Some few years after government-paid crews of men moved across the dunes and valleys of the desolate sand hills, their ordeals in marking the first-ever boundaries of the frontier for the government land office, a list of some of the prominent lakes they indicated within this region of Nebraska, was issued in 1881 by C.D. Wilber, in his book: The Great Valleys and Prairies of Nebraska and the Northwest.
The Loup River near Columbus.
The compilation was a perspective summation of details for known lakes, and presented four particular features: township, range, number of water "bodies" and their extent in acres. Known particulars were indicated in an east-to-west direction. There was no attribution for the source of the presented information.
These are the details for the Sand Hills region from more than 125 years ago, indicating the township and range, number of features, and notes. The details of the list are presented in the order as published.
- T25N, R10E; 1 with 360 acres; this lake was listed for one township east of the current Goose Lake WMA, in southeast Holt County.
- T25N R15 W; 1 of 130 acres, which would compare favorably with the well-known Swan Lake, in southwest Holt County.
- T27N R16W; a lake of 5 acres, which could correspond to a meadow with a bit of spring-water.
- T28N R16W; a 55-acre lake, in the vicinity of the current Dora Lake, southwest of Atkinson.
- T27-29N R17W; the number of places with water was given as comprising - 175 acres, 4 - 430 acres, and 2 - 130 acres; this group is the area which currently includes Wolf Lake, Snipe Lake, Pony Lake, and Frazer Lake, in east-central Rock county.
- T17N R22-23W; this is within Custer County, and though there are no modern-era lakes in the vicinity; ephemeral basins are known to occur.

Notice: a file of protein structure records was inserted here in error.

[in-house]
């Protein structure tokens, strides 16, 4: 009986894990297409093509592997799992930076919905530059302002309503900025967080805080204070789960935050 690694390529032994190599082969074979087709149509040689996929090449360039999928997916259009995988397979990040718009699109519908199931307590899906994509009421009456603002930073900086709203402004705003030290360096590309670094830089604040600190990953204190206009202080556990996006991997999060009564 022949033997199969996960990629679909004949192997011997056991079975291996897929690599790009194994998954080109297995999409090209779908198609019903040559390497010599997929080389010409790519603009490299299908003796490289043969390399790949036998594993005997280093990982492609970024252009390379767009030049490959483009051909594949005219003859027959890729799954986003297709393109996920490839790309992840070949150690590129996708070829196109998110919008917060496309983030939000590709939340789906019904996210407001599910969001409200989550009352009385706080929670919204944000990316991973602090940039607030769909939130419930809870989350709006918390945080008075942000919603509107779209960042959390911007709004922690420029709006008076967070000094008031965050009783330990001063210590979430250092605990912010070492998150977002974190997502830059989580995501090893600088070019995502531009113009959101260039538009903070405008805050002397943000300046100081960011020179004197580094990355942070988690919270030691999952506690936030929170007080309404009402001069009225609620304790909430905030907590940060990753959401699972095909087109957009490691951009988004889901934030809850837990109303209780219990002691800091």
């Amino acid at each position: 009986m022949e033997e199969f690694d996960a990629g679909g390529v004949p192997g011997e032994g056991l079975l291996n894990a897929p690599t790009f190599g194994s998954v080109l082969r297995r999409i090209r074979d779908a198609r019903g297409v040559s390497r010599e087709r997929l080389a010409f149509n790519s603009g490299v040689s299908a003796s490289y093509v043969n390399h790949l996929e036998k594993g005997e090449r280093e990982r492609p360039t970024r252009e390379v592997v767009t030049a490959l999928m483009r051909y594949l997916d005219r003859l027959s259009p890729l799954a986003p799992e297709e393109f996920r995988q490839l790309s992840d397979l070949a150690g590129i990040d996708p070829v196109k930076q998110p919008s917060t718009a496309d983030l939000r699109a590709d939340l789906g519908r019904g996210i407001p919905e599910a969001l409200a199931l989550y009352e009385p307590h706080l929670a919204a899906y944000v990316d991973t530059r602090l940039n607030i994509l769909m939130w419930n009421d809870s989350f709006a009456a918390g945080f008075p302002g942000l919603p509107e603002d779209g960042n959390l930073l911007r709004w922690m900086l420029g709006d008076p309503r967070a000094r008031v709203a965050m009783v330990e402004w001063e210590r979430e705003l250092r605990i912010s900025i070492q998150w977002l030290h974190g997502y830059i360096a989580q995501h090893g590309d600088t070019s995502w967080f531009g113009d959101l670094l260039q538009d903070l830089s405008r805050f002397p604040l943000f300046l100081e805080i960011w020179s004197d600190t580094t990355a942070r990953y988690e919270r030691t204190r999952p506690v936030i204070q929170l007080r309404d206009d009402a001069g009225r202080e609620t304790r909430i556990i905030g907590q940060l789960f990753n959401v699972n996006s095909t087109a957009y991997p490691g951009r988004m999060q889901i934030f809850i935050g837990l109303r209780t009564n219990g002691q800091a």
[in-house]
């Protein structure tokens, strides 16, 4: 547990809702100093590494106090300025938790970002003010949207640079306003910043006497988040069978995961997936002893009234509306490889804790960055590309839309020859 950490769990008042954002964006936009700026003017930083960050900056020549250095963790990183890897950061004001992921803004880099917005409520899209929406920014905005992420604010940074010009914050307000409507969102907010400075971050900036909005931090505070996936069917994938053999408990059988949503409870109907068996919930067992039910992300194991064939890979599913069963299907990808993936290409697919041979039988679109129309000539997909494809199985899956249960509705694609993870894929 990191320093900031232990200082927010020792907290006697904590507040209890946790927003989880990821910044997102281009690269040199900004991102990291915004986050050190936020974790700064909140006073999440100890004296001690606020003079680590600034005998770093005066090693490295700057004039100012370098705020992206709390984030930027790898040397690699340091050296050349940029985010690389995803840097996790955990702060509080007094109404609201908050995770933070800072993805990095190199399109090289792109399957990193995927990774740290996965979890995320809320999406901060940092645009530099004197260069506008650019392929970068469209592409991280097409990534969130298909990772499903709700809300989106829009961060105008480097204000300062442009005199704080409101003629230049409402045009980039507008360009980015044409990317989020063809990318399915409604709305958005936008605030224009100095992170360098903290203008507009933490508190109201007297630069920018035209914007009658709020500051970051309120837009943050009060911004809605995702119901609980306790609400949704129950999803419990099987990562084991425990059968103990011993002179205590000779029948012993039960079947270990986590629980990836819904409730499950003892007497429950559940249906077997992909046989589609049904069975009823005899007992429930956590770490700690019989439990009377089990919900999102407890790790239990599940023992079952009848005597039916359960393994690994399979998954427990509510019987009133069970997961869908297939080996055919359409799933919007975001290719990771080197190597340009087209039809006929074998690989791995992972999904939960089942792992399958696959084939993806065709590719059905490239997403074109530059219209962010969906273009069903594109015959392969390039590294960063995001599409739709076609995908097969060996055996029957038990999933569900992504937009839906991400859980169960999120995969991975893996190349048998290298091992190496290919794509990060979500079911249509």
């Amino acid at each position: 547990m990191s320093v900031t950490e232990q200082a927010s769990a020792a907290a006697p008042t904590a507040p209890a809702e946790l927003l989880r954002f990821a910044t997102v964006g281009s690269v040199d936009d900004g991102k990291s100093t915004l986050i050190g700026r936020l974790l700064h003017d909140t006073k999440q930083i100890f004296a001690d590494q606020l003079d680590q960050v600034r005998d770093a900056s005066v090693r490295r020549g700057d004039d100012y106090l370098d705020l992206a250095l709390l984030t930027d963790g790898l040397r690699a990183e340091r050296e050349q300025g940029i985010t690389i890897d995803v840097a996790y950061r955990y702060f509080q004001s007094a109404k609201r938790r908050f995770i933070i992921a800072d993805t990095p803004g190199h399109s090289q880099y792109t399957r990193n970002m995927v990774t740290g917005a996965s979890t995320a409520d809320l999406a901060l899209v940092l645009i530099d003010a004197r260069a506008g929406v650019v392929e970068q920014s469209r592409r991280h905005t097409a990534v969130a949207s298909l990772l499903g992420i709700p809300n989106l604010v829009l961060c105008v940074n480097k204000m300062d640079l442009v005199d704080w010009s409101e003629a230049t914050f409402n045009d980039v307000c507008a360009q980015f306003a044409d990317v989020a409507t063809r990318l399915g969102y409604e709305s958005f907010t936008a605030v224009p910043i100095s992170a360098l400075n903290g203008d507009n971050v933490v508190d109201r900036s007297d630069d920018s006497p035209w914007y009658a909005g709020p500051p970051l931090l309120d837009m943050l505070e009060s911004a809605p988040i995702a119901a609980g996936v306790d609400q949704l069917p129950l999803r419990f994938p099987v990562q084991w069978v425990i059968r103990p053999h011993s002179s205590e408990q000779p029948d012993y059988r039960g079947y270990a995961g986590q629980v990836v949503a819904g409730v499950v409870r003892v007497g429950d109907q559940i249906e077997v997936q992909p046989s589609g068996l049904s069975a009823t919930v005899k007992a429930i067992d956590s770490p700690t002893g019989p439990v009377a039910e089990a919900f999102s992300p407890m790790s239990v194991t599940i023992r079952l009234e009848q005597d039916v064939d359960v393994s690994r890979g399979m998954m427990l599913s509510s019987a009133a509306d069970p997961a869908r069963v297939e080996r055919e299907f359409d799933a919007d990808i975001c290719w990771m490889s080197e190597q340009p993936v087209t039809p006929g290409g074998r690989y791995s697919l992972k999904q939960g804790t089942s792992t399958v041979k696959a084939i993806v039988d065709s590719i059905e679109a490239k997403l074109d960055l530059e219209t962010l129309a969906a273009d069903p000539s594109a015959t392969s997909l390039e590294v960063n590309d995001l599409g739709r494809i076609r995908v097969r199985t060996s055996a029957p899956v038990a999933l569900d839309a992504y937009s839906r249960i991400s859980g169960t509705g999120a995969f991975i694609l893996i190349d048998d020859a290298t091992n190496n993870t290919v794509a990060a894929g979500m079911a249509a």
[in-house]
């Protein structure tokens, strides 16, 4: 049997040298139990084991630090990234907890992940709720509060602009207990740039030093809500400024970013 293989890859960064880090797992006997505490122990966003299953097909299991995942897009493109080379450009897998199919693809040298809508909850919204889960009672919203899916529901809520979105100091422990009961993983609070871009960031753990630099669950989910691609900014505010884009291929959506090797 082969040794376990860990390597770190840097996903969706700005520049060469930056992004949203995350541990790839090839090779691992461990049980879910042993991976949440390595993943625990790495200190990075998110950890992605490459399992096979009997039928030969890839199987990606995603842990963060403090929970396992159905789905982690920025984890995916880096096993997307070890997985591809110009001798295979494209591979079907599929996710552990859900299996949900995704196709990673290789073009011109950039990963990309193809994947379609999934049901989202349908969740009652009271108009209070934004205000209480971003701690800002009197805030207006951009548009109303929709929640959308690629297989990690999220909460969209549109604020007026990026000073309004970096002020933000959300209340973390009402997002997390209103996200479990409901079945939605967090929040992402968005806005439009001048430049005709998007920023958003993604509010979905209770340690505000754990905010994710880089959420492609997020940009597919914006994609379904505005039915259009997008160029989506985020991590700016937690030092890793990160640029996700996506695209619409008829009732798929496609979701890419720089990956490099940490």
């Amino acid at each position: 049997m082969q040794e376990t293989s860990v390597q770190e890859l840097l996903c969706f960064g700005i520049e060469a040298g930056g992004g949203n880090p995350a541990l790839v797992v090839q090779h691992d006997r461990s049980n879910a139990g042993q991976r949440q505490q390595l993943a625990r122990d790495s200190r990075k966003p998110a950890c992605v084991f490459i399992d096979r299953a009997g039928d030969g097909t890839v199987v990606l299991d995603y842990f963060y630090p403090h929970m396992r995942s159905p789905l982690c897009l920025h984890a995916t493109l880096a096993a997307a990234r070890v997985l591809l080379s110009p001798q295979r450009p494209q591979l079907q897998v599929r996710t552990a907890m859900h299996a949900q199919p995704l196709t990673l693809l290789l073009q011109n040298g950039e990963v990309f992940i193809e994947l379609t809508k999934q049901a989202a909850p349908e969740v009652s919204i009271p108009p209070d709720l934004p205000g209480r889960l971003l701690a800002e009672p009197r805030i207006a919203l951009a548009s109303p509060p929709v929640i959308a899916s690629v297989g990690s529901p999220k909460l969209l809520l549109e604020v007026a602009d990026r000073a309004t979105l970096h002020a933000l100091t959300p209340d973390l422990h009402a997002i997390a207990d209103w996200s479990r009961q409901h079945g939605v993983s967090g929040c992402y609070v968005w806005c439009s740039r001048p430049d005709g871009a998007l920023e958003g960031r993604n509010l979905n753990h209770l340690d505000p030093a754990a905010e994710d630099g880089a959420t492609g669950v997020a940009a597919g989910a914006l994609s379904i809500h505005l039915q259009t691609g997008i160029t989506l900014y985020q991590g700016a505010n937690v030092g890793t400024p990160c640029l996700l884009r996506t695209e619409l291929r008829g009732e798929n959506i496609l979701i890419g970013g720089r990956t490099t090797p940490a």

- T31N R25W; one lake of 10 acres in the vicinity of Wood Lake, Cherry County.
- T27-32N R27-29W; there were 39 lakes given for this region, comprising, overall, 6709 acres. This area is now the Valentine NWR, in eastern Cherry County.
A portion of T27N R28W, as drawn by surveyors on the 1875 General Land Office map.
- T27N R31W; one lake of 30 acres, at what is now the Big Creek area, Cherry County.
- T21N R34W; one lake of 80 acres, and which was probably the lake now known as Jefford Lake, but which was historically known as Cody Lake.
- T26-27N R35W; two different lakes, of 5 acres each; this is in the vicinity of the headwaters of the Middle and North Branches of the Middle Loup River, and west of Calf Creek; in Cherry County.
- T24N R36W; one lake of 40 acres; probably the place now known as Phipps Lake, north of Whitman, though it may have also been Doc Lake, just west of what in a few years would be a new village among the hills, and along the future railroad right-of-way.
- T20N R37W; eight lakes, comprising 98 acres; this township is west of the historic Lena, where a number of lakes continue to occur.
- T26N R37W; one lake of 80 acres; historically there were lakes here, including Krumpf and Sunflower lakes.
- T34N R37W; one lake of 25 acres; which is probably Cottonwood Lake, east of Merriman.
- T20N R44W; one lake of 700 acres which was probably the historic Crescent Lake, south of the current government-owned Crescent Lake national wildlife refuge.
- T20N R45W; one lake of 460 acres; this is in the vicinity of Blue Lake and Hackberry Lake, also south from the federal refuge, in central Garden County.
Overall, the tally was 99 lakes comprising a designated 11,160 acres.
This list presented details for the most predominant wetlands within the sandhills region in the 1870s. The original land survey maps have a great array of interesting features, but do not indicate details of each marsh, swamp or temporary wetland present at the time when the survey was completed.
Highlights indicated in a report of the early 1880s, none-the-less indicate the prominent water bodies as shown in a historic context.